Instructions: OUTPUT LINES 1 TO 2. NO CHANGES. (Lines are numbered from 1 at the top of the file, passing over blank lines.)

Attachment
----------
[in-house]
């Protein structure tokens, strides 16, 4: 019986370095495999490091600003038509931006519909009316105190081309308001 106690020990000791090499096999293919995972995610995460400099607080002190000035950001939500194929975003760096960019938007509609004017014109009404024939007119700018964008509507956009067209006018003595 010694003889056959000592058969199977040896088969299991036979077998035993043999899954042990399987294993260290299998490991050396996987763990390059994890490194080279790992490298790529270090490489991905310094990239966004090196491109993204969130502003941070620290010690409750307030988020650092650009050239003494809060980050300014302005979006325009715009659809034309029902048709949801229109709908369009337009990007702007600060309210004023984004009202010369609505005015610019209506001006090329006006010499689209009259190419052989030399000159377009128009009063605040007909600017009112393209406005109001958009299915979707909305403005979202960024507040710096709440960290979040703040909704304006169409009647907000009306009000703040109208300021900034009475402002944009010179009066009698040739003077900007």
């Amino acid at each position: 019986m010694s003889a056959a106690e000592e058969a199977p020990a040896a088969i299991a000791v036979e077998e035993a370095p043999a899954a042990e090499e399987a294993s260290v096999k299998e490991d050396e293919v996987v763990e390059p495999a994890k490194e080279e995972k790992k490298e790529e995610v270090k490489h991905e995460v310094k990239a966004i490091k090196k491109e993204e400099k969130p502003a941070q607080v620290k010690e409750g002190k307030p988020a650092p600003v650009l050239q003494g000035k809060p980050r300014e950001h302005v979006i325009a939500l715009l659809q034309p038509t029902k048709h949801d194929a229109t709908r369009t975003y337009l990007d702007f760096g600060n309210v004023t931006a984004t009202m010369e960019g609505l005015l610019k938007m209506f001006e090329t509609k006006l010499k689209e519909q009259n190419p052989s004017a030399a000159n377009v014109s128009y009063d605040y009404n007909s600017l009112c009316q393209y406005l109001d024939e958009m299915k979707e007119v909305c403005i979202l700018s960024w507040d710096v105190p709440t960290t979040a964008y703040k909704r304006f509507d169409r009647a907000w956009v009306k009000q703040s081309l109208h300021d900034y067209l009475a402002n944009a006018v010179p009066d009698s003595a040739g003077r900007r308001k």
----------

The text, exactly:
[in-house]
């Protein structure tokens, strides 16, 4: 019986370095495999490091600003038509931006519909009316105190081309308001 106690020990000791090499096999293919995972995610995460400099607080002190000035950001939500194929975003760096960019938007509609004017014109009404024939007119700018964008509507956009067209006018003595 010694003889056959000592058969199977040896088969299991036979077998035993043999899954042990399987294993260290299998490991050396996987763990390059994890490194080279790992490298790529270090490489991905310094990239966004090196491109993204969130502003941070620290010690409750307030988020650092650009050239003494809060980050300014302005979006325009715009659809034309029902048709949801229109709908369009337009990007702007600060309210004023984004009202010369609505005015610019209506001006090329006006010499689209009259190419052989030399000159377009128009009063605040007909600017009112393209406005109001958009299915979707909305403005979202960024507040710096709440960290979040703040909704304006169409009647907000009306009000703040109208300021900034009475402002944009010179009066009698040739003077900007």